Obituary: Ann Cecil

Pittsburgh fan Ann Cecil (b.1940) died on January 11, a couple of days after entering hospice. Cecil was active in convention-running, having co-founded PARSEC, Confluence, SouthWrites, and the Pittsburgh Filk Underwriting Initiative. She was the Listener Guest at OVFF 12 and Fan Guest of Honor at Off-Key Contraption in 1994.

14 Comments

  1. Douglas Muth — January 11, 2011 @ 11:17 am

    I dug up a picture of Ann Cecil from my archives: http://www.flickr.com/photos/dmuth/1067111805/

    Feel free to crop/copy/etc. the picture as you or anyone else sees fit.

    I worked for her at Confluence the last few years, she struck me as a smart and funny woman. She’ll be missed.

  2. Eva Whitley — January 11, 2011 @ 12:16 pm

    I’m so sorry to hear this. She did a great job on Confluence, and she was always interesting to talk to at conventions. But that DOB–is that correct? She seemed much younger than that.

  3. Steven H Silver — January 11, 2011 @ 12:18 pm

    The DOB comes from Randy Hoffman.

  4. W. Randy Hoffman — January 11, 2011 @ 6:50 pm

    The DOB comes from her family and I’m sure it’s correct. Even though she could tell you about programming some of the earliest business mainframes, she never seemed as old as she was; she was young at heart.

  5. Charlie Riley — January 12, 2011 @ 1:26 pm

    I’m Ann’s daughter, and the birthdate is correct. We threw a party for her on her 53rd birthday in 1993, and a guest kept switching the 5 and 3 candles on the cake to 35 because she was sure we’d gotten it it the wrong way around.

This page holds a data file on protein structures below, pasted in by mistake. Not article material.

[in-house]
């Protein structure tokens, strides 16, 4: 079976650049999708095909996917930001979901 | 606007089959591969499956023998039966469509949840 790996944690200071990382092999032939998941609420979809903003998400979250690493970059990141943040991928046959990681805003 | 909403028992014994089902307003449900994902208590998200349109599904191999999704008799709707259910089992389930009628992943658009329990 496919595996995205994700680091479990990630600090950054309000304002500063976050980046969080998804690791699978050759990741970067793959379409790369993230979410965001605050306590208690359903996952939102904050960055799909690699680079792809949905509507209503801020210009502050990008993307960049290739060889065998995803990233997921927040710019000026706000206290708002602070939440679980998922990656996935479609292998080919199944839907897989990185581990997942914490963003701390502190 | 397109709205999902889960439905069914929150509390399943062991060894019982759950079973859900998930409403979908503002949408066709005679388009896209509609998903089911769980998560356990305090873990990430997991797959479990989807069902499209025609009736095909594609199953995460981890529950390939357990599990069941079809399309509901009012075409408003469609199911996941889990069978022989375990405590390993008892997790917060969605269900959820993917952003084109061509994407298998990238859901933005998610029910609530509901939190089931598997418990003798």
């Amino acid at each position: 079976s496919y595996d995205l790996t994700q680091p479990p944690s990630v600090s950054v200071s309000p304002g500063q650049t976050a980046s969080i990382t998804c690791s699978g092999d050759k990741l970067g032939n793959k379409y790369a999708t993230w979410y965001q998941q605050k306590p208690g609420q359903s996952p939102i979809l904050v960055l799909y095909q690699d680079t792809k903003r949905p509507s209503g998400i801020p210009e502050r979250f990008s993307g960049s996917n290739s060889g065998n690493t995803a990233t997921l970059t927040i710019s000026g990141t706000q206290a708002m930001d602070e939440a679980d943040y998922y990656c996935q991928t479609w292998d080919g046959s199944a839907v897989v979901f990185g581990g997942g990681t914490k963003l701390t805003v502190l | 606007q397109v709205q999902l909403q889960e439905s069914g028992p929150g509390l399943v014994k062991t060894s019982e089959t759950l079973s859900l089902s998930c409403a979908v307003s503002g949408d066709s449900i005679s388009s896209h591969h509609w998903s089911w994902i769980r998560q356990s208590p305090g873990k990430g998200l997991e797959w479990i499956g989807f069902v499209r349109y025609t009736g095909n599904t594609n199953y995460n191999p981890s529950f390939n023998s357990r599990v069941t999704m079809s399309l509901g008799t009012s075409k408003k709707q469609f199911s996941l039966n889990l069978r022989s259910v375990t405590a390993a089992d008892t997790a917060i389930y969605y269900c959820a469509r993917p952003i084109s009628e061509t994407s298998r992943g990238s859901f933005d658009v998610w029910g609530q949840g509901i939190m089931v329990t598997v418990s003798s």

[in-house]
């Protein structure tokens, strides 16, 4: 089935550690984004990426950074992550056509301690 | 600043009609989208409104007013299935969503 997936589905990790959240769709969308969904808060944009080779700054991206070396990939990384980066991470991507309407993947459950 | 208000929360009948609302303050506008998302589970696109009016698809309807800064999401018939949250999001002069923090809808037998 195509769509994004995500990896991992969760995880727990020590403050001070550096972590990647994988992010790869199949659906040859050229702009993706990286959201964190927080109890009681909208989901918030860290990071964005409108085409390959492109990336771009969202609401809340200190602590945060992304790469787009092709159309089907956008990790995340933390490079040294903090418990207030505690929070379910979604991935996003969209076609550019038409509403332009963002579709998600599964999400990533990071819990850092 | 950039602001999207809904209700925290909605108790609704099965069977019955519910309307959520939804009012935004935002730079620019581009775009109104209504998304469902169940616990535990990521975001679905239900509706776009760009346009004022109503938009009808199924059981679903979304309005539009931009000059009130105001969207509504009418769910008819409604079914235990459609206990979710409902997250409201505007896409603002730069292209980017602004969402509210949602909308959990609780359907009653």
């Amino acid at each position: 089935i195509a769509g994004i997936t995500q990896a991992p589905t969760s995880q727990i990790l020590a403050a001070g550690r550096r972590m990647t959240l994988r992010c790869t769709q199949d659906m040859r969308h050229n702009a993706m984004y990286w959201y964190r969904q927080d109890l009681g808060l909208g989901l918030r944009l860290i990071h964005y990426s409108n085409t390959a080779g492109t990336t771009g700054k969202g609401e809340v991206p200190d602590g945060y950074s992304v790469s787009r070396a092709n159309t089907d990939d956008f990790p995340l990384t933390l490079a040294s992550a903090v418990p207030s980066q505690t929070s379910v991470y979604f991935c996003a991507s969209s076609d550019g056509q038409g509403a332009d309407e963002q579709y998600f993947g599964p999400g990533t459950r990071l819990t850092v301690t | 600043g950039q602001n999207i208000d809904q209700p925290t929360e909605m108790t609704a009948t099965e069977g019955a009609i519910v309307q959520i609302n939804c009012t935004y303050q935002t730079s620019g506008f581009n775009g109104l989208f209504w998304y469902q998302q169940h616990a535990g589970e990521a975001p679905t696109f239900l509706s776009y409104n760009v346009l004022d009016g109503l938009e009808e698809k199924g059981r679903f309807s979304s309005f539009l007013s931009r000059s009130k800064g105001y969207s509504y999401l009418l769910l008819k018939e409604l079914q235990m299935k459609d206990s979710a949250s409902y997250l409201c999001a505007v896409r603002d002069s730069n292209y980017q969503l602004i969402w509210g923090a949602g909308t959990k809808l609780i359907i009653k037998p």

6. Glenn Chambers — January 12, 2011 @ 7:35 pm

    Her foster daughter was down right assertive in confirming that DOB. I was both surprised and not-surprised. She showed the wisdom and experience you expect from an intelligent person of that age.

    I will miss her greatly.

  7. Linda Deneroff — January 12, 2011 @ 9:11 pm

    I am so sorry to hear this. I knew Ann back in the ’70s and ’80s and last saw her at LA Con in 2006. May she rest in peace.

  8. Michael Sharer — January 13, 2011 @ 8:10 pm

    I’m so sorry to hear about Ann’s passing. I remember her from when we lived in Pittsburgh in the early ’90′s. I remember her most for her generosity. She was always opening her home to many who didn’t have a place to stay. The world will be a sadder place without her kindness.

  9. Adina Klass-Lamana — January 15, 2011 @ 4:55 pm

    Just got off the phone with my mother, who told me of Ann’s passing. I am so saddened to hear this! She was such a dear friend of ours for so many years! I remember her smile which just beamed like a light, I will miss her dearly. Thank you Ann for everything that you ever did for my parents–I hope my Dad (Phil) is up there talking your ear off again. My deepest condolences to Kevin, Charlie, Sasha, Greg, and the whole PARSEC family–she will be missed greatly. I am so glad that I got to see her again after many years at this past Confluence…that convention just won’t be the same without her. All my love, Adina

  10. Sielke Caparelli — January 16, 2011 @ 2:46 pm

    Ann was part of our Bible Focus class at church. She had contributed so much given her experiences and Biblical knowledge. I’ve just recently started teaching this adult class and she was so encouraging and thoughtful – witty – funny. Our entire class will miss her and are only sorry we had not met this amazing woman sooner. Our sincerest condolences to those who knew and loved her.